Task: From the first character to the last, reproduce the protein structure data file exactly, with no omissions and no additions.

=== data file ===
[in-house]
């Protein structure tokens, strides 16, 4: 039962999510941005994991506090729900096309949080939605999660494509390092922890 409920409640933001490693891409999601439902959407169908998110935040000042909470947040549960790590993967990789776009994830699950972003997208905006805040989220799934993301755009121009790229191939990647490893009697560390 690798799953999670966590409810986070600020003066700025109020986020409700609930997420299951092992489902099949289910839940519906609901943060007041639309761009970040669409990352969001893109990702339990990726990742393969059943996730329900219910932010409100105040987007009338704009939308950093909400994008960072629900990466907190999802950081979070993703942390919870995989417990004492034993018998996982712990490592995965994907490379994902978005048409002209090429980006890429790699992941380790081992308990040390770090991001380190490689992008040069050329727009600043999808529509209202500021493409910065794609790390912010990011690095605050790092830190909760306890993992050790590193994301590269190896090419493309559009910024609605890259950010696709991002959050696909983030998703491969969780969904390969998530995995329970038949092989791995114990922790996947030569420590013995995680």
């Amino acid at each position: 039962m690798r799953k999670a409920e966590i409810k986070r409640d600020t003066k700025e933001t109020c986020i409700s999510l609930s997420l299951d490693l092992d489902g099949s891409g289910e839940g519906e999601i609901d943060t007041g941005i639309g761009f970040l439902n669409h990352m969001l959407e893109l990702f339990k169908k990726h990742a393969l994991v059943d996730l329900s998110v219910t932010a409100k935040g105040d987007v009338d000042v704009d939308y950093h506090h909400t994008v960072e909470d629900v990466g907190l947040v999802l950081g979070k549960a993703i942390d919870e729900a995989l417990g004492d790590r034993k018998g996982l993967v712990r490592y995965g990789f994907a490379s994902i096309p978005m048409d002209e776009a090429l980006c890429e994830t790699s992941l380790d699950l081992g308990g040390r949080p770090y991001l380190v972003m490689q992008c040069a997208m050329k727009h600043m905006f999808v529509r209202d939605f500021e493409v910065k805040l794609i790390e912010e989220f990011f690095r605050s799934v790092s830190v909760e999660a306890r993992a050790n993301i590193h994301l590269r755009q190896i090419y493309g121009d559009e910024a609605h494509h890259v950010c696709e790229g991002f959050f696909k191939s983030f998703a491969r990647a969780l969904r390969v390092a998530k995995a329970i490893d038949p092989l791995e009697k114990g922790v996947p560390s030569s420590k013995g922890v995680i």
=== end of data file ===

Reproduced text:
[in-house]
């Protein structure tokens, strides 16, 4: 039962999510941005994991506090729900096309949080939605999660494509390092922890 409920409640933001490693891409999601439902959407169908998110935040000042909470947040549960790590993967990789776009994830699950972003997208905006805040989220799934993301755009121009790229191939990647490893009697560390 690798799953999670966590409810986070600020003066700025109020986020409700609930997420299951092992489902099949289910839940519906609901943060007041639309761009970040669409990352969001893109990702339990990726990742393969059943996730329900219910932010409100105040987007009338704009939308950093909400994008960072629900990466907190999802950081979070993703942390919870995989417990004492034993018998996982712990490592995965994907490379994902978005048409002209090429980006890429790699992941380790081992308990040390770090991001380190490689992008040069050329727009600043999808529509209202500021493409910065794609790390912010990011690095605050790092830190909760306890993992050790590193994301590269190896090419493309559009910024609605890259950010696709991002959050696909983030998703491969969780969904390969998530995995329970038949092989791995114990922790996947030569420590013995995680």
């Amino acid at each position: 039962m690798r799953k999670a409920e966590i409810k986070r409640d600020t003066k700025e933001t109020c986020i409700s999510l609930s997420l299951d490693l092992d489902g099949s891409g289910e839940g519906e999601i609901d943060t007041g941005i639309g761009f970040l439902n669409h990352m969001l959407e893109l990702f339990k169908k990726h990742a393969l994991v059943d996730l329900s998110v219910t932010a409100k935040g105040d987007v009338d000042v704009d939308y950093h506090h909400t994008v960072e909470d629900v990466g907190l947040v999802l950081g979070k549960a993703i942390d919870e729900a995989l417990g004492d790590r034993k018998g996982l993967v712990r490592y995965g990789f994907a490379s994902i096309p978005m048409d002209e776009a090429l980006c890429e994830t790699s992941l380790d699950l081992g308990g040390r949080p770090y991001l380190v972003m490689q992008c040069a997208m050329k727009h600043m905006f999808v529509r209202d939605f500021e493409v910065k805040l794609i790390e912010e989220f990011f690095r605050s799934v790092s830190v909760e999660a306890r993992a050790n993301i590193h994301l590269r755009q190896i090419y493309g121009d559009e910024a609605h494509h890259v950010c696709e790229g991002f959050f696909k191939s983030f998703a491969r990647a969780l969904r390969v390092a998530k995995a329970i490893d038949p092989l791995e009697k114990g922790v996947p560390s030569s420590k013995g922890v995680i």